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Articles | Raymond Chen | June 26, 2017
Sahaluk v Alberta: The Right to a Fair Trial, Impaired

Category: The Charter

Alberta’s administrative license suspension program immediately suspends the driver’s license of those individuals charged with an alcohol-related driving offence under the Criminal Code.[1] In May 2017, the majority of the Alberta Court of Appeal in Sahaluk v Alberta (Transportation Safety

Articles | Katherine Creelman | June 19, 2017
Waiting for justice: R v Jordan and the new framework for delay

Category: The Charter

This article is written by a law student for the general public. What does it mean to be tried in a reasonable time? In R v Jordan, a majority of the Supreme Court of Canada answered this question with a

Articles | March 28, 2017
Editorial: Remembering promises – lessons from 75th anniversary of dispossession of Japanese Canadians

Category: Democratic Governance

The Centre’s Research Fellow Eric M. Adams and Jordan Stranger-Ross co-wrote an editorial for the Vancouver Sun (March 26, 2017) on the dispossession of Japanese Canadians. The editorial is available here. Source: Vancouver Sun You can learn more about Eric

Articles | December 2, 2016
CBC News | “Leave law aside” – Alberta professors discuss Gay-Straight Alliances and religious schools

Category: The Charter, Fundamental Freedoms (Section 2)

CBC News Edmonton featured a story about the Centre’s public legal education event “Gay-Straight Alliances and Religious Schools: A Clash of Rights & Freedoms” (Nov 30, 2016) Click here to read the CBC article

Articles | November 24, 2016
Inside the Supreme Court of Canada: CPAC Documentary

Category: Democratic Governance

“Inside the Supreme Court of Canada” is a documentary produced by CPAC, looking at the history and evolution of the Supreme Court featuring interviews with all the current Supreme Court justices. The documentary also discusses the Court’s role as a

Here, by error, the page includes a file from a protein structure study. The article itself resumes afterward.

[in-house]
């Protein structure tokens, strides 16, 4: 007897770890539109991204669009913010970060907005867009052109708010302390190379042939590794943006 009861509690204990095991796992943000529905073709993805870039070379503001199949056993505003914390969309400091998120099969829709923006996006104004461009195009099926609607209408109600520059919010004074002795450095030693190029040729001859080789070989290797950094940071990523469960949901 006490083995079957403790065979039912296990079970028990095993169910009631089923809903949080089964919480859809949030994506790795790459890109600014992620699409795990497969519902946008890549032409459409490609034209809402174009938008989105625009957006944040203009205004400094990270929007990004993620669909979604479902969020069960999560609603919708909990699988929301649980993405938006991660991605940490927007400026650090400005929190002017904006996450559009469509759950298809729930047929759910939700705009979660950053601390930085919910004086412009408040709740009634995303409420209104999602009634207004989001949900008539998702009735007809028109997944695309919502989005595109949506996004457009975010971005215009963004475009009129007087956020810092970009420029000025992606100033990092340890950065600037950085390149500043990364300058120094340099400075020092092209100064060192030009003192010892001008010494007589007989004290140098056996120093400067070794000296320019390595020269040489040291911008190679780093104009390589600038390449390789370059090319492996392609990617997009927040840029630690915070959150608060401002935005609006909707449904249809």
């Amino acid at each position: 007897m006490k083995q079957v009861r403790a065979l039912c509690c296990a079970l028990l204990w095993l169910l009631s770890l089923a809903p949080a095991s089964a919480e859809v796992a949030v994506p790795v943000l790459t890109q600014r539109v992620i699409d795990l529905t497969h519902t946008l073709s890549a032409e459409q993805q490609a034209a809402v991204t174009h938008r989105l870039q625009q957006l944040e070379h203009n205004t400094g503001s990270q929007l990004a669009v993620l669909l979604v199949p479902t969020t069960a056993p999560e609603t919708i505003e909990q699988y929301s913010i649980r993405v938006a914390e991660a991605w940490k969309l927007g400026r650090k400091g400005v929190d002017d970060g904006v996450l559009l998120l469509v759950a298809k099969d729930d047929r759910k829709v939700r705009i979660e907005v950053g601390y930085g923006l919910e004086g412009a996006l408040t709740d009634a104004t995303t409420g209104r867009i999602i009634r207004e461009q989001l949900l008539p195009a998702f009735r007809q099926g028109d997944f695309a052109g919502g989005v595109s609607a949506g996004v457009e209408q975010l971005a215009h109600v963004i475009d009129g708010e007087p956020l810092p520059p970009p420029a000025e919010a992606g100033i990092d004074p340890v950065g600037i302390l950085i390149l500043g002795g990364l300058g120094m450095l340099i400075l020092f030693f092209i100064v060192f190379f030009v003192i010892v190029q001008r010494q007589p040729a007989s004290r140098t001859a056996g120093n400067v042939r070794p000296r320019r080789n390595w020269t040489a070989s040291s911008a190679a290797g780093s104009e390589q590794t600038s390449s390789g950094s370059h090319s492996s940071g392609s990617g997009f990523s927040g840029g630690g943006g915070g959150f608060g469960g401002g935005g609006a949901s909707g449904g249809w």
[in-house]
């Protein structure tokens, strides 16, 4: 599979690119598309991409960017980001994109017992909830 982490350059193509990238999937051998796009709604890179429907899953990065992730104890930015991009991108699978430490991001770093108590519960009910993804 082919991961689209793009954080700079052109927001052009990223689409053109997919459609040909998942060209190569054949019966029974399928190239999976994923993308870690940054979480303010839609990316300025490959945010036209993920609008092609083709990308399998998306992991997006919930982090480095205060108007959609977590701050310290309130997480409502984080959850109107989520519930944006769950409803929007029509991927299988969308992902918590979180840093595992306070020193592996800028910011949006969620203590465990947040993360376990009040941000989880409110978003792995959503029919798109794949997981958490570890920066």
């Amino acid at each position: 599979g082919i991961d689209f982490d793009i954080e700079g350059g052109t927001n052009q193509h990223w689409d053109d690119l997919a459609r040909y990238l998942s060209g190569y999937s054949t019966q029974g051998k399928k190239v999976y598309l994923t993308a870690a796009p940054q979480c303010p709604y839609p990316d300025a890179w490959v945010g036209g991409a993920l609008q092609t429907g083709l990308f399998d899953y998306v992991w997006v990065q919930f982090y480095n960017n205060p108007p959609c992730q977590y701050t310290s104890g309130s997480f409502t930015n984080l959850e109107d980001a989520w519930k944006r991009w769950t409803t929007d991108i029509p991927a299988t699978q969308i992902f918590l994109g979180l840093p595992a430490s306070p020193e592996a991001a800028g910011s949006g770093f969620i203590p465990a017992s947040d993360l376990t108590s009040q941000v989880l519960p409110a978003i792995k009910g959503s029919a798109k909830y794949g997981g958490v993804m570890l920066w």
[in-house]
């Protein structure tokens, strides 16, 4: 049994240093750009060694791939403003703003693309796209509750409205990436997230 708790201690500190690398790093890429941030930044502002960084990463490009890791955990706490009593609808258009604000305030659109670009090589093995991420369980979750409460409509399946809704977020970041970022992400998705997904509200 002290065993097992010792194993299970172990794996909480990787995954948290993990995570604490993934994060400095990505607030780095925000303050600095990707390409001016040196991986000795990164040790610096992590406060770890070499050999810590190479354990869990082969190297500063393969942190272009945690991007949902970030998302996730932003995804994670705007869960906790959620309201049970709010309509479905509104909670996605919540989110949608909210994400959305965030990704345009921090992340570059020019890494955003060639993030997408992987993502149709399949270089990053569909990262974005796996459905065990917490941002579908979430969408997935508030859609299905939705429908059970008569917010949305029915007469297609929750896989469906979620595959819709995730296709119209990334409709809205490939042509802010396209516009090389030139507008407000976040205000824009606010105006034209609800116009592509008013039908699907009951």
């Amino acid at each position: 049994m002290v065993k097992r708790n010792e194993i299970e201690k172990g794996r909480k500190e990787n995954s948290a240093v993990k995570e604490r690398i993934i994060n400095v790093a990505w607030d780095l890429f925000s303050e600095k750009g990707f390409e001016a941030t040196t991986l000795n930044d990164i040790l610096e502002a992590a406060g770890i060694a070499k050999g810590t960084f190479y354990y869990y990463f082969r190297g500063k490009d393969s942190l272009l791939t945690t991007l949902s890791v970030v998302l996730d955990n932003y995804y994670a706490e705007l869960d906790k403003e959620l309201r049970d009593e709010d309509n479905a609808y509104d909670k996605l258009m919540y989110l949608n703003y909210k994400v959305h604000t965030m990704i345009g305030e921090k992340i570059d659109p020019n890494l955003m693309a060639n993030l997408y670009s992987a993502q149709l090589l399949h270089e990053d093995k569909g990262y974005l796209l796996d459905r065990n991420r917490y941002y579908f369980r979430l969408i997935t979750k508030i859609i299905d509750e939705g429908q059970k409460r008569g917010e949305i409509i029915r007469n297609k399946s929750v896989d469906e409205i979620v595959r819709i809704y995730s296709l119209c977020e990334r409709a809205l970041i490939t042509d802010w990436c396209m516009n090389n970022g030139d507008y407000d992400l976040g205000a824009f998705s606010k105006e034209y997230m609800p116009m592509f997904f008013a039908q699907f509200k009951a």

Articles | November 7, 2016
Editorial: In the US and Canada, the founders always feared a Trump

Category: Democratic Governance

In an editorial special for The Globe and Mail, our Research Fellow, Eric M Adams, discusses the unprecedented American presidential campaign and how the US and Canadian constitutional systems differ in preparing for the rise of Trump-like figures. Read Eric

Articles | Matthew Schneider | October 20, 2016
Pipelines and the Constitution

Category: Federalism

Introduction Recent proposals to construct major crude oil pipelines have reopened jurisdictional conflicts in Canada. While the Constitution clearly grants the power to regulate interprovincial pipelines to the federal government, the legal consensus in Canada over the past few decades

Articles | Michael Saunders | October 14, 2016
Physician-Assisted Dying: The Senate’s Role in the Legislative Process

Category: The Charter, Legal Rights (Sections 7-14)

Originally published: 20 July 2016 Physician-assisted dying is now legal in Canada. In the case of Carter v Canada (Attorney General) 2015, the Supreme Court of Canada struck down the provisions of the Criminal Code prohibiting it.[1] The House of

Articles | Dorian Simonneaux | August 29, 2016
Criminally Responsible… Not

Category: The Charter, Legal Rights (Sections 7-14)

Despite the prevalence of mental health issues in Canadian prisons,[1] a statistically tiny portion of offenders (less than 1%) seek the designation of, and are subsequently deemed, ‘Not Criminally Responsible on Account of Mental Disorder’ [NCR].[2] Those who do receive

Articles | August 9, 2016
The Mikinaks: Personal and Legal Indigenous Identity

Category: Aboriginal Rights

On December 9, 2015, the Mikinak Communauté Autochtone de la Montérégie was founded in a Montreal suburb.[1] To join this group, one must prove some sort of Indigenous ancestry and pay 80 dollars.[2] The Mikinak leadership issues members “status” cards,

Articles | Matthew Schneider | August 9, 2016
No Warrant Necessary? Penile Swabs in Sexual Assault Cases

Category: The Charter, Legal Rights (Sections 7-14)

R v Saeed applies the existing police ‘search incident to arrest’ powers to a new form of search: a penile swab. The case is a good example of how the courts assess the constitutionality of police searches when heightened privacy

Articles | Matthew Schneider | July 28, 2016
Constitutional Boundaries to Federal Electoral Reform

Category: Federalism

Originally published: 28 July 2016 The Government of Canada has been elected using the “first past the post” (FPTP) system for nearly 150 years, but that does not mean it must be forever so. The Liberal Party promised that the

Articles | Michael Saunders | July 18, 2016
The Carter Conundrum: The Impact of the Supreme Court’s Suspended Declaration

Category: The Charter, Legal Rights (Sections 7-14)

Lawyers in Canada have debated whether or not to permit physician-assisted dying for over two decades. In the 2015 Carter v Canada (Attorney General)[1] decision, the Supreme Court ruled that Canada’s prohibition on physician-assisted dying was unconstitutional. The Court issued

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